On Tuesday, Aug. 24, 2021 I temporarily deactivated my Twitter and Instagram accounts. Instagram reported I was averaging an hour a day on the site. Twitter was likely two or three times that amount. There are plenty of other things on which to use this time.
As I approach my seventieth birthday I’ve been taking stock and focusing energy on things that matter. While I enjoy social media, a person has to set priorities. The energy formerly used on those platforms can now be devoted to writing and other forms of creative endeavor.
At some point, temporary deactivation will become permanent.
The change was almost immediate. I slept through the night. My blood pressure dropped overnight to within range. I felt like reading a book again. I feel like doing things instead of occupying time with computer screens. Change was unexpected, yet welcome.
I received a phone call from the Iowa Department of Natural Resources yesterday, informing me a recent special test they performed on our public water system indicated a high level of manganese, well above acceptable limits. I spent part of yesterday and will spend much of today determining what we should do to return the amount of manganese in our drinking water to safe levels. For the time being we issued a health advisory, which, this morning we will hand deliver to the 80 or so households that use our system. I went to town and bought ten gallons of bottled drinking water to use in the kitchen while we work through the process. It’s not how I was planning to spend my time.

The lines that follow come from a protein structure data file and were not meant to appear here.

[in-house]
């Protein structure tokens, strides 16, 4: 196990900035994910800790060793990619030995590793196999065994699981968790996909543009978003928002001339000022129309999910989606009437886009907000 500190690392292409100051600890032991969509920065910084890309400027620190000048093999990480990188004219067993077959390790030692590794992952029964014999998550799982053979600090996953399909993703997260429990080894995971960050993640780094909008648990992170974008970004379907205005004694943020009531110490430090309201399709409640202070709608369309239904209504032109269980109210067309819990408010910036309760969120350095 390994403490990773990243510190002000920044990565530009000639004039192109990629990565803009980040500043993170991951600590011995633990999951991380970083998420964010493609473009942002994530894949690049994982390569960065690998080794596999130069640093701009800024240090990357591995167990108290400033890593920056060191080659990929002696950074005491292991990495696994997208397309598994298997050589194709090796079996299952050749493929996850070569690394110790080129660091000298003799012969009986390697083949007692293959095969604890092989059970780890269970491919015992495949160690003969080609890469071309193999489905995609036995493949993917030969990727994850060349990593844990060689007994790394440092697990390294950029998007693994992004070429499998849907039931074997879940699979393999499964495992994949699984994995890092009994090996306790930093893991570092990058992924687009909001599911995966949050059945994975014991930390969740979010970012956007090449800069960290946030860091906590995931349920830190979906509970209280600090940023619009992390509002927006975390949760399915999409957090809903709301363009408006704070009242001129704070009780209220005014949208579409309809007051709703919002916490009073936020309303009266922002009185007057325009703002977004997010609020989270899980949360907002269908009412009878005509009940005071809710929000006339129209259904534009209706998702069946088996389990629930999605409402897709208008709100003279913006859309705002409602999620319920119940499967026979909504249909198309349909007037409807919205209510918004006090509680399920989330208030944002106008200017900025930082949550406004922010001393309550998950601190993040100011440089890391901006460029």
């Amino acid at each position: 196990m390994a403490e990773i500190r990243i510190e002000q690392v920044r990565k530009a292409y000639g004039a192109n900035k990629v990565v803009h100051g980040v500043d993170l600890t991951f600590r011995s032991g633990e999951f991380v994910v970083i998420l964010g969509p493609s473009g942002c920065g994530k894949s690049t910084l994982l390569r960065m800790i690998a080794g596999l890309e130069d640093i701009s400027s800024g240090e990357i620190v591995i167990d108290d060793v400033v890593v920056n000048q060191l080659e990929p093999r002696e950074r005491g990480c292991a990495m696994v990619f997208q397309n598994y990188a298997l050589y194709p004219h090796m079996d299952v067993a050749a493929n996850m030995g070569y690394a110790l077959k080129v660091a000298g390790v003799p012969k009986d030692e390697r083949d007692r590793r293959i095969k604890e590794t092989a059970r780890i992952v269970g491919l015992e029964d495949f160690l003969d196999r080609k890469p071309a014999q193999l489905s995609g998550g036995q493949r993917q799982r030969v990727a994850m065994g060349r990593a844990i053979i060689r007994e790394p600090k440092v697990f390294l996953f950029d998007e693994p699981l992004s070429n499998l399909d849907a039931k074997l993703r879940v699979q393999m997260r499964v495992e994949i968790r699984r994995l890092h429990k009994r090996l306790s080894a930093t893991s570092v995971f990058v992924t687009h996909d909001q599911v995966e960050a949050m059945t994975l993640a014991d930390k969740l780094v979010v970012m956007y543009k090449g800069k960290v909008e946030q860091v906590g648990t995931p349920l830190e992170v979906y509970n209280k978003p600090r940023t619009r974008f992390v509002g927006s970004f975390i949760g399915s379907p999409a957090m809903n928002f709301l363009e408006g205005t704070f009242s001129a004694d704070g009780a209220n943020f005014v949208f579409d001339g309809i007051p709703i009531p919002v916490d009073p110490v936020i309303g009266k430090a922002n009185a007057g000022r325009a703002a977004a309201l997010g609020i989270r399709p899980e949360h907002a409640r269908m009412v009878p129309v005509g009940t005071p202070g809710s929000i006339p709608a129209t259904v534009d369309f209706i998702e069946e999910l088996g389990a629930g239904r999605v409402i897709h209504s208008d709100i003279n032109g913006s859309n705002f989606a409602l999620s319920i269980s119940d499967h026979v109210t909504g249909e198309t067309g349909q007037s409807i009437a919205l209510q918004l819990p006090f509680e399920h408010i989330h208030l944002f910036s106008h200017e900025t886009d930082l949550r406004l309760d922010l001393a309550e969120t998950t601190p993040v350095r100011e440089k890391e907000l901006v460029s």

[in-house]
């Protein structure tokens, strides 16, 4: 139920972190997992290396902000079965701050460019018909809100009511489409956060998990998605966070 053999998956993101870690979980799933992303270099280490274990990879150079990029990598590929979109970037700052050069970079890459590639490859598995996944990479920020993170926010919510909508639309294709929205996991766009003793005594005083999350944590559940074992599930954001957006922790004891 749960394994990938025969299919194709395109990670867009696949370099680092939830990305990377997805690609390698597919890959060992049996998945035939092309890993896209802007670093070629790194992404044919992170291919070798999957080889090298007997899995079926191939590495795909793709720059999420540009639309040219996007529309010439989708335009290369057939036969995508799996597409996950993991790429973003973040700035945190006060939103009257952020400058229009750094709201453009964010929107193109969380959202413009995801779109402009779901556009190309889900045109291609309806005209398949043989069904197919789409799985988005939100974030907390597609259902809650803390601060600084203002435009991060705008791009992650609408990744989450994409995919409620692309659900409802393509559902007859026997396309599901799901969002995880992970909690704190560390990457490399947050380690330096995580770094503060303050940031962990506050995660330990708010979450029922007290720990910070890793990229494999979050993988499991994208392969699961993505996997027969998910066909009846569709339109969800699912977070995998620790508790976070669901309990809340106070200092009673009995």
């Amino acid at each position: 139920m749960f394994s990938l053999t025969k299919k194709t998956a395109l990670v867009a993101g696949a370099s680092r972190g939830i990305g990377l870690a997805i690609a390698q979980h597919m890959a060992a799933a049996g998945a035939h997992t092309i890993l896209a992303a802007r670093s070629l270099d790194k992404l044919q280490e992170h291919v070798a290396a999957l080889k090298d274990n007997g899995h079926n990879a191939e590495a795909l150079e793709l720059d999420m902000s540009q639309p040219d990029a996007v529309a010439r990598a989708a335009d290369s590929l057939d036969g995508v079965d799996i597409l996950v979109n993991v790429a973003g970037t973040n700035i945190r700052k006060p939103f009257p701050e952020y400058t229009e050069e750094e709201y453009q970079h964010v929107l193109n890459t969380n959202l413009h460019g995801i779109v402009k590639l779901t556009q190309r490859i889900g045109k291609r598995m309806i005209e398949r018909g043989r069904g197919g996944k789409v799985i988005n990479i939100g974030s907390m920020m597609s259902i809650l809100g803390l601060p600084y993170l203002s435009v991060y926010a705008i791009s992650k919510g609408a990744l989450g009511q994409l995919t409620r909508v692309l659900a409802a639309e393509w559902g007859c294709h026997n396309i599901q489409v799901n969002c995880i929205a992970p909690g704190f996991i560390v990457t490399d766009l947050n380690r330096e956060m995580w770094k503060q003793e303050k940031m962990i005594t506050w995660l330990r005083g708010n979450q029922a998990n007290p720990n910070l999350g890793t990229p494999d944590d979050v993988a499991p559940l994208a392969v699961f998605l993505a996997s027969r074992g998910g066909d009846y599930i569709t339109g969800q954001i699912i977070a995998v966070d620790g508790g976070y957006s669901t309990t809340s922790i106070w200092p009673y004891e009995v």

In the county seat there is a controversy about an MRAP (Mine Resistant Ambush Protected) light tactical vehicle procured by the county sheriff from military surplus. Some call it militarization of the police and object to it being in the table of organization and equipment of the sheriff’s office. The sheriff, who inherited the MRAP from his predecessor, said he’s keeping it and it’s non-negotiable. Like many public debates, this one is off the rails. Critics have evaded the basic question of whether or not the sheriff has authority to operate such a vehicle in the county. There should likely be better guidelines on how to use the MRAP, but neither do we want to tie the hands of the sheriff who needs to be fluid when responding to a crime. The whole debate is a distraction from improving interaction between the sheriff’s office and citizens of the county.
Not sure what I’ll do with the new found time. Maybe I’ll take a nap and rest for what’s next.